The big shareholder groups in Vital Healthcare Property Trust (NZSE:VHP) have power over the company. Institutions will often hold stock in bigger companies, and we expect to see insiders owning a noticeable percentage of the smaller ones. Companies that used to be publicly owned tend to have lower insider ownership.
Vital Healthcare Property Trust isn't enormous, but it's not particularly small either. It has a market capitalization of NZ$1.5b, which means it would generally expect to see some institutions on the share registry. Our analysis of the ownership of the company, below, shows that institutional investors have bought into the company. Let's take a closer look to see what the different types of shareholders can tell us about Vital Healthcare Property Trust.
What Does The Institutional Ownership Tell Us About Vital Healthcare Property Trust?
Institutional investors commonly compare their own returns to the returns of a commonly followed index. So they generally do consider buying larger companies that are included in the relevant benchmark index.
We can see that Vital Healthcare Property Trust does have institutional investors; and they hold a good portion of the company's stock. This can indicate that the company has a certain degree of credibility in the investment community. However, it is best to be wary of relying on the supposed validation that comes with institutional investors. They too, get it wrong sometimes. If multiple institutions change their view on a stock at the same time, you could see the share price drop fast. It's therefore worth looking at Vital Healthcare Property Trust's earnings history below. Of course, the future is what really matters.
We note that hedge funds don't have a meaningful investment in Vital Healthcare Property Trust. Our data shows that Northwest Value Partners Inc. is the largest shareholder with 23% of shares outstanding. In comparison, the second and third largest shareholders hold about 9.1% and 5.0% of the stock.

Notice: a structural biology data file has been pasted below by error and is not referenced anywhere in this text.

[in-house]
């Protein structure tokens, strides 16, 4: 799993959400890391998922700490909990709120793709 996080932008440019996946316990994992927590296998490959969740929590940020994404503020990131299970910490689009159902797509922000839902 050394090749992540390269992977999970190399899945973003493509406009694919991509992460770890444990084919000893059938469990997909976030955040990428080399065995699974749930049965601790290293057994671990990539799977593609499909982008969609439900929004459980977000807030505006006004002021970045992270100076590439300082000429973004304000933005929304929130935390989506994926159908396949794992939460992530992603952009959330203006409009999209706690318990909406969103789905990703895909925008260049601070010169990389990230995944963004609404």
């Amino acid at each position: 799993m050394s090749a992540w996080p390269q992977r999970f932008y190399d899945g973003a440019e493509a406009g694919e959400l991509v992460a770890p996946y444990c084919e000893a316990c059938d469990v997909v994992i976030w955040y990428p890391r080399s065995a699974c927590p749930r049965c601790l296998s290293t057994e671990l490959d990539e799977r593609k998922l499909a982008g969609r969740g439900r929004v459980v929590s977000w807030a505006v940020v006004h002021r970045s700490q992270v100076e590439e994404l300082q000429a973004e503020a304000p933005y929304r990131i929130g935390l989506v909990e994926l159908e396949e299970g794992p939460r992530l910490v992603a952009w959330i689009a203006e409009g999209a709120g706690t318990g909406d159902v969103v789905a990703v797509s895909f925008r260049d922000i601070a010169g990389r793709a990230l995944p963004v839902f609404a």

Our studies suggest that the top 25 shareholders collectively control less than half of the company's shares, meaning that the company's shares are widely disseminated and there is no dominant shareholder.
While studying institutional ownership for a company can add value to your research, it is also a good practice to research analyst recommendations to get a deeper understand of a stock's expected performance. There are a reasonable number of analysts covering the stock, so it might be useful to find out their aggregate view on the future.
Insider Ownership Of Vital Healthcare Property Trust
While the precise definition of an insider can be subjective, almost everyone considers board members to be insiders. Management ultimately answers to the board. However, it is not uncommon for managers to be executive board members, especially if they are a founder or the CEO.
Most consider insider ownership a positive because it can indicate the board is well aligned with other shareholders. However, on some occasions too much power is concentrated within this group.
Shareholders would probably be interested to learn that insiders own shares in Vital Healthcare Property Trust. The insiders have a meaningful stake worth NZ$29m. Most would see this as a real positive. Most would say this shows alignment of interests between shareholders and the board. Still, it might be worth checking if those insiders have been selling.
General Public Ownership
The general public -- including retail investors -- own 53% of Vital Healthcare Property Trust. This level of ownership gives investors from the wider public some power to sway key policy decisions such as board composition, executive compensation, and the dividend payout ratio.
While it is well worth considering the different groups that own a company, there are other factors that are even more important. Like risks, for instance. Every company has them, and we've spotted 4 warning signs for Vital Healthcare Property Trust (of which 2 can't be ignored!) you should know about.
Ultimately the future is most important. You can access this free report on analyst forecasts for the company.
NB: Figures in this article are calculated using data from the last twelve months, which refer to the 12-month period ending on the last date of the month the financial statement is dated. This may not be consistent with full year annual report figures.
This article by Simply Wall St is general in nature. It does not constitute a recommendation to buy or sell any stock, and does not take account of your objectives, or your financial situation. We aim to bring you long-term focused analysis driven by fundamental data. Note that our analysis may not factor in the latest price-sensitive company announcements or qualitative material. Simply Wall St has no position in any stocks mentioned.
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